Practising your faith at UCL
2 December 2020
Find out all about practising your faith at UCL and in London in this article written by UCL's Interfaith Adviser.
You may have heard the famous quotation from the historian Thomas Arnold, who once described UCL as “that Godless institution in Gower Street”. Prior to UCL’s inception in 1826, a university education was restricted to male members of the Church of England. UCL led the way to making education available to all, regardless of race, class, or religion.
It’s true that UCL is a secular institution which has no religious affiliation and doesn’t endorse any particular denomination or faith. However, religious identity is at the heart of life for many of our staff and students and UCL is committed to providing an inclusive learning and working environment where students and staff of all religions, and none, can thrive.
As you prepare to come to UCL, even if your arrival might need to be delayed due to the impacts of COVID-19, you may have some concerns or questions about how you can practise your faith at UCL or in London more generally. This article aims to answer some of those, but if you have any further questions or you want to be in touch about anything to do with your faith or belief and how it will fit in with your life and work at UCL, then don’t hesitate to get in contact with me, your Chaplain and Interfaith Adviser.
In the UK and especially in London, it’s very common to see people wearing articles of clothing such as the hijab, kippah, or an item of jewellery with a religious symbol. UCL welcomes diversity of dress amongst its staff and students, although in some situations (for example in medical and laboratory-based disciplines), there might be some items of clothing or jewellery which aren’t allowed due to health and safety regulations or the need for clear communication between individuals.
Prayer rooms at UCL and places of worship in London
At UCL there are quiet contemplation rooms set aside for prayer or meditation. These are located in the Student Centre, set in the heart of the UCL campus, which also have ablution facilities and showers. For the time being, to ensure everybody’s safety, the prayer spaces on campus are currently closed in accordance with COVID-19 government guidance, although we're hoping to reopen them as soon as it's safe and practical to do so.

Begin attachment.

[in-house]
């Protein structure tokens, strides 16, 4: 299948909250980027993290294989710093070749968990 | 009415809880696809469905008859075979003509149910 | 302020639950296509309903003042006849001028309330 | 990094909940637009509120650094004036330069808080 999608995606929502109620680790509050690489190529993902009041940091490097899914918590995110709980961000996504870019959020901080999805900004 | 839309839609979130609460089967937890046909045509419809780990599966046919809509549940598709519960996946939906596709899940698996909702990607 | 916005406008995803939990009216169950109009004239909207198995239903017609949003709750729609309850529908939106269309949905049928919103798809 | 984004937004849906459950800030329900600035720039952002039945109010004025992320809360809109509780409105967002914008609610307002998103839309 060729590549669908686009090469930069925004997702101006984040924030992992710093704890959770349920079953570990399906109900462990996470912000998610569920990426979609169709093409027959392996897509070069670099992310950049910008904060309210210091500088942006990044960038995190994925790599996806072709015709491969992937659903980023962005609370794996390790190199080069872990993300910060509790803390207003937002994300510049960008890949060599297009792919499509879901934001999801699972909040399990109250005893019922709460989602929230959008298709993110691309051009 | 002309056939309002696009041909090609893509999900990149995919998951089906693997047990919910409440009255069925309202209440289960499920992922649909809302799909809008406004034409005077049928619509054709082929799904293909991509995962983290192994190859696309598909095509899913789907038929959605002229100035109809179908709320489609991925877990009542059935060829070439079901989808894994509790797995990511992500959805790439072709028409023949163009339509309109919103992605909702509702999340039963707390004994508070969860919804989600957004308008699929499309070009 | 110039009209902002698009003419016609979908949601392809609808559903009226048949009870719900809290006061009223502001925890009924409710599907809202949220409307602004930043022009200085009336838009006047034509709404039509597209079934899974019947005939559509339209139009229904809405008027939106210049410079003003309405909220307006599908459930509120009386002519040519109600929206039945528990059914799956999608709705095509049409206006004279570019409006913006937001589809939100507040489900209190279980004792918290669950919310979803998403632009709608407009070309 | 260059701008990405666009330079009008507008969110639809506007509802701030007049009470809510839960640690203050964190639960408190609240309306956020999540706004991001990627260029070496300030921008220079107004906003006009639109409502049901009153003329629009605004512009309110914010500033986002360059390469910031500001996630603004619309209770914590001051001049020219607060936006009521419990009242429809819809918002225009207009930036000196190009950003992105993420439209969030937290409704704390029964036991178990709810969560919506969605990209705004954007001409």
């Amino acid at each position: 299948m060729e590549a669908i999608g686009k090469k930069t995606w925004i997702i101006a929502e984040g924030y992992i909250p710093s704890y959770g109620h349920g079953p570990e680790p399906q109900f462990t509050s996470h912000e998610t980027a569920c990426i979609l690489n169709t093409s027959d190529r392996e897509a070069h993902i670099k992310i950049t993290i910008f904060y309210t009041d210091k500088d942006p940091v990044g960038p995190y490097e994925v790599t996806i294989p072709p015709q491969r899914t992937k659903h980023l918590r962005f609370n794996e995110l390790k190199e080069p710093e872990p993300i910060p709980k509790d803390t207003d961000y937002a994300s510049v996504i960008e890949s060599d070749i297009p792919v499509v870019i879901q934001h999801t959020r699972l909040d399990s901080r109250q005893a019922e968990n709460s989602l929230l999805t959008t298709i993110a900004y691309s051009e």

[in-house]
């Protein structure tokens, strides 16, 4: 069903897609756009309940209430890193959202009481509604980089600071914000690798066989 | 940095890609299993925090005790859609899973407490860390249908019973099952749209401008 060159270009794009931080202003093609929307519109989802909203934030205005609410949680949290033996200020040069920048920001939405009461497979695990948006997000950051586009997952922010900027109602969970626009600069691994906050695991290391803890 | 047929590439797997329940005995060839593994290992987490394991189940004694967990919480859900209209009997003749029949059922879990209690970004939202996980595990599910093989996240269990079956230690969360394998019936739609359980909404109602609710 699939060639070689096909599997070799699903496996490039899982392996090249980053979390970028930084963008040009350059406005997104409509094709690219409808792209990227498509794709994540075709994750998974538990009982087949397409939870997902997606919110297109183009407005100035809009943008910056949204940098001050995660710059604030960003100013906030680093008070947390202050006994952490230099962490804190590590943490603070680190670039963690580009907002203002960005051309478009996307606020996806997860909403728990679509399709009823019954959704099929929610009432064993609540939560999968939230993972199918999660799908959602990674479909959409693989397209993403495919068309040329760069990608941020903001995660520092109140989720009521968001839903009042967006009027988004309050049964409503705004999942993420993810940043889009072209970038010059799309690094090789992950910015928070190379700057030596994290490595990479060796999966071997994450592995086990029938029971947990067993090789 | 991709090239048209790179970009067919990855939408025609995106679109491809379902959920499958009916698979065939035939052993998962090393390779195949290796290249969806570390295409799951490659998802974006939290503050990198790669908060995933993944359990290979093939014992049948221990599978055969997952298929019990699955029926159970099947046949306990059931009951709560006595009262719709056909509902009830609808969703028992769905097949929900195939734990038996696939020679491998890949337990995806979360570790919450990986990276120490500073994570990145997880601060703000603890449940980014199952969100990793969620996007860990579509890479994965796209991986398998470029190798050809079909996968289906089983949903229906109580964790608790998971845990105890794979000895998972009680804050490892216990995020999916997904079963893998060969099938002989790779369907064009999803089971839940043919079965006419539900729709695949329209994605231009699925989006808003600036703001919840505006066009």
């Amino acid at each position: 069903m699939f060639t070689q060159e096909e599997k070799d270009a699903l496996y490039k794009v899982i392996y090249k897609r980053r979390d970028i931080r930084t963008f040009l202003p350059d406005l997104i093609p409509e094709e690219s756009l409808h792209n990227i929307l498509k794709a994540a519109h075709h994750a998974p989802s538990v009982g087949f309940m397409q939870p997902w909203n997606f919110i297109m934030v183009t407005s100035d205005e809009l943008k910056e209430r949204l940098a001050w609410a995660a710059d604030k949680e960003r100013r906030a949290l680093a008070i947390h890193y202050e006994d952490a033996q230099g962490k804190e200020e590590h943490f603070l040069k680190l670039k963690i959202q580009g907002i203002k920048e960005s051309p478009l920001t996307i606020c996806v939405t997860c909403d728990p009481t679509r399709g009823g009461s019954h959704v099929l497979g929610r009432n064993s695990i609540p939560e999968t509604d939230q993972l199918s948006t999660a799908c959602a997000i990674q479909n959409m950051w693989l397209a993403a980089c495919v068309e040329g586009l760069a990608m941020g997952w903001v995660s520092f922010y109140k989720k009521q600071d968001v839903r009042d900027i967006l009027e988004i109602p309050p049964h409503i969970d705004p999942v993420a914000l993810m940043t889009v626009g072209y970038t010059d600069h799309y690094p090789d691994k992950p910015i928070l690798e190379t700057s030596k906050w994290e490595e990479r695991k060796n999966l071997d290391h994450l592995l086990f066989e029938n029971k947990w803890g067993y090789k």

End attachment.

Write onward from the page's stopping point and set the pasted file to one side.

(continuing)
However, there are many places of worship that are offering online services and support right now including The Anchorage, a church especially for students in London. There are also many beautiful outside spaces, places of worship and buildings of religious interest in London, some very close to UCL. With over 8 million people living in London from all over the world, it’s almost certain that there will be a place of worship or meeting place for your particular faith or belief group opening up again soon.
Timetabling and exams
The UCL teaching day runs from Monday to Friday, 9am-6pm UK time. If you have a regular lecture or class that clashes with religious observance (for example, if you need to be home by sunset on Friday to observe the Jewish Sabbath), you should speak to your programme tutor as soon as possible to see whether alternative arrangements can be made; the same goes for exams that clash with religious festivals. UCL doesn’t normally accept fasting as a valid extenuating circumstance for exams.
Faith societies at UCL
There are nine faith and belief societies registered with Students’ Union UCL, many of which are now meeting online. As well as organising festivals and events pertaining to their particular faith or belief community, when they are able to, they generate a great deal of community and charitable activity on campus and in the wider community. They also organise events together, most especially in Interfaith Week (this year during the week of 10-17 November). The faith and belief societies registered with the Union are:
- Ahlul-Bayt Society
- Atheist/Humanist/Secular Society
- Buddhist Society
- Catholic Society
- Christian Union
- Hindu Society
- Islamic Society
- Jewish Society
- Sikh Society
At UCL there is a proactive interfaith forum which is open to both students and staff of any faith. Through this forum, we can raise awareness of issues affecting faith and learn from one another’s perspectives. Working with other groups such as the Equality, Diversity, and Inclusion (EDI) team and with me, the UCL Chaplain and Interfaith Adviser, the forum will continue to host online events that celebrate the diversity of faith and belief practised within the UCL community.
Elizabeth Baughen, Chaplain and Interfaith Adviser (maternity cover), UCL Student Support and Wellbeing